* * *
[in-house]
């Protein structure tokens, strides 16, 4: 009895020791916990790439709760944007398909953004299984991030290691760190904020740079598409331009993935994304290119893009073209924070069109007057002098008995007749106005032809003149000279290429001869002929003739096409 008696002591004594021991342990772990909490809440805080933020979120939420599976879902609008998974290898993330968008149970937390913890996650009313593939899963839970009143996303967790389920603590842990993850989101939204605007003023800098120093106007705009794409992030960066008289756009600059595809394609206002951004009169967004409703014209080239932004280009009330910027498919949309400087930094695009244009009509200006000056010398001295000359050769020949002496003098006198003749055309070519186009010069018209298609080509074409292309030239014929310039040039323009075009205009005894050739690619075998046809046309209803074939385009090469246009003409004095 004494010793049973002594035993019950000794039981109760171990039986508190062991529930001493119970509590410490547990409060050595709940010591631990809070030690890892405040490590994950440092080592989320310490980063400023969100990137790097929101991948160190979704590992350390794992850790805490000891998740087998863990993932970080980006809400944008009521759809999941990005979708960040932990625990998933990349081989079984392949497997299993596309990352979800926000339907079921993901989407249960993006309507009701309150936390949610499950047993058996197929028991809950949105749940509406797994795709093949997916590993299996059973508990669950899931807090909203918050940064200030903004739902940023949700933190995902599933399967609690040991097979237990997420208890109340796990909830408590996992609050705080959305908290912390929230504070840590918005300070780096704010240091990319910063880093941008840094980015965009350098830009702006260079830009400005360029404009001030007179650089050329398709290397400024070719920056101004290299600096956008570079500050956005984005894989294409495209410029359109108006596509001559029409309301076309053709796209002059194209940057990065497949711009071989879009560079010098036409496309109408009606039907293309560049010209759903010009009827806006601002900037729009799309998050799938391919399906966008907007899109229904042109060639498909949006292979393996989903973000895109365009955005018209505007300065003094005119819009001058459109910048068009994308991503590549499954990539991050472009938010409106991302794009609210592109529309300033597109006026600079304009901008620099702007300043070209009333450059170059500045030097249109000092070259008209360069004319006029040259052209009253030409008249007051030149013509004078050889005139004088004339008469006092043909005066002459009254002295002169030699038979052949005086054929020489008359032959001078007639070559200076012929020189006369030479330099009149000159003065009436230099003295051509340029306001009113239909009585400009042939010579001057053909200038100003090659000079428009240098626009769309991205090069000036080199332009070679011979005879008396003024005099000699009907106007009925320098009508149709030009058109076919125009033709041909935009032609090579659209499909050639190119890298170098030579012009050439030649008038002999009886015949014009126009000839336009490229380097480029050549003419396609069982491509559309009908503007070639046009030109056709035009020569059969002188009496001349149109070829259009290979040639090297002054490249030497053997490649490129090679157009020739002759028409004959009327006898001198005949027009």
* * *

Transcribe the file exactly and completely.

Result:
[in-house]
């Protein structure tokens, strides 16, 4: 009895020791916990790439709760944007398909953004299984991030290691760190904020740079598409331009993935994304290119893009073209924070069109007057002098008995007749106005032809003149000279290429001869002929003739096409 008696002591004594021991342990772990909490809440805080933020979120939420599976879902609008998974290898993330968008149970937390913890996650009313593939899963839970009143996303967790389920603590842990993850989101939204605007003023800098120093106007705009794409992030960066008289756009600059595809394609206002951004009169967004409703014209080239932004280009009330910027498919949309400087930094695009244009009509200006000056010398001295000359050769020949002496003098006198003749055309070519186009010069018209298609080509074409292309030239014929310039040039323009075009205009005894050739690619075998046809046309209803074939385009090469246009003409004095 004494010793049973002594035993019950000794039981109760171990039986508190062991529930001493119970509590410490547990409060050595709940010591631990809070030690890892405040490590994950440092080592989320310490980063400023969100990137790097929101991948160190979704590992350390794992850790805490000891998740087998863990993932970080980006809400944008009521759809999941990005979708960040932990625990998933990349081989079984392949497997299993596309990352979800926000339907079921993901989407249960993006309507009701309150936390949610499950047993058996197929028991809950949105749940509406797994795709093949997916590993299996059973508990669950899931807090909203918050940064200030903004739902940023949700933190995902599933399967609690040991097979237990997420208890109340796990909830408590996992609050705080959305908290912390929230504070840590918005300070780096704010240091990319910063880093941008840094980015965009350098830009702006260079830009400005360029404009001030007179650089050329398709290397400024070719920056101004290299600096956008570079500050956005984005894989294409495209410029359109108006596509001559029409309301076309053709796209002059194209940057990065497949711009071989879009560079010098036409496309109408009606039907293309560049010209759903010009009827806006601002900037729009799309998050799938391919399906966008907007899109229904042109060639498909949006292979393996989903973000895109365009955005018209505007300065003094005119819009001058459109910048068009994308991503590549499954990539991050472009938010409106991302794009609210592109529309300033597109006026600079304009901008620099702007300043070209009333450059170059500045030097249109000092070259008209360069004319006029040259052209009253030409008249007051030149013509004078050889005139004088004339008469006092043909005066002459009254002295002169030699038979052949005086054929020489008359032959001078007639070559200076012929020189006369030479330099009149000159003065009436230099003295051509340029306001009113239909009585400009042939010579001057053909200038100003090659000079428009240098626009769309991205090069000036080199332009070679011979005879008396003024005099000699009907106007009925320098009508149709030009058109076919125009033709041909935009032609090579659209499909050639190119890298170098030579012009050439030649008038002999009886015949014009126009000839336009490229380097480029050549003419396609069982491509559309009908503007070639046009030109056709035009020569059969002188009496001349149109070829259009290979040639090297002054490249030497053997490649490129090679157009020739002759028409004959009327006898001198005949027009």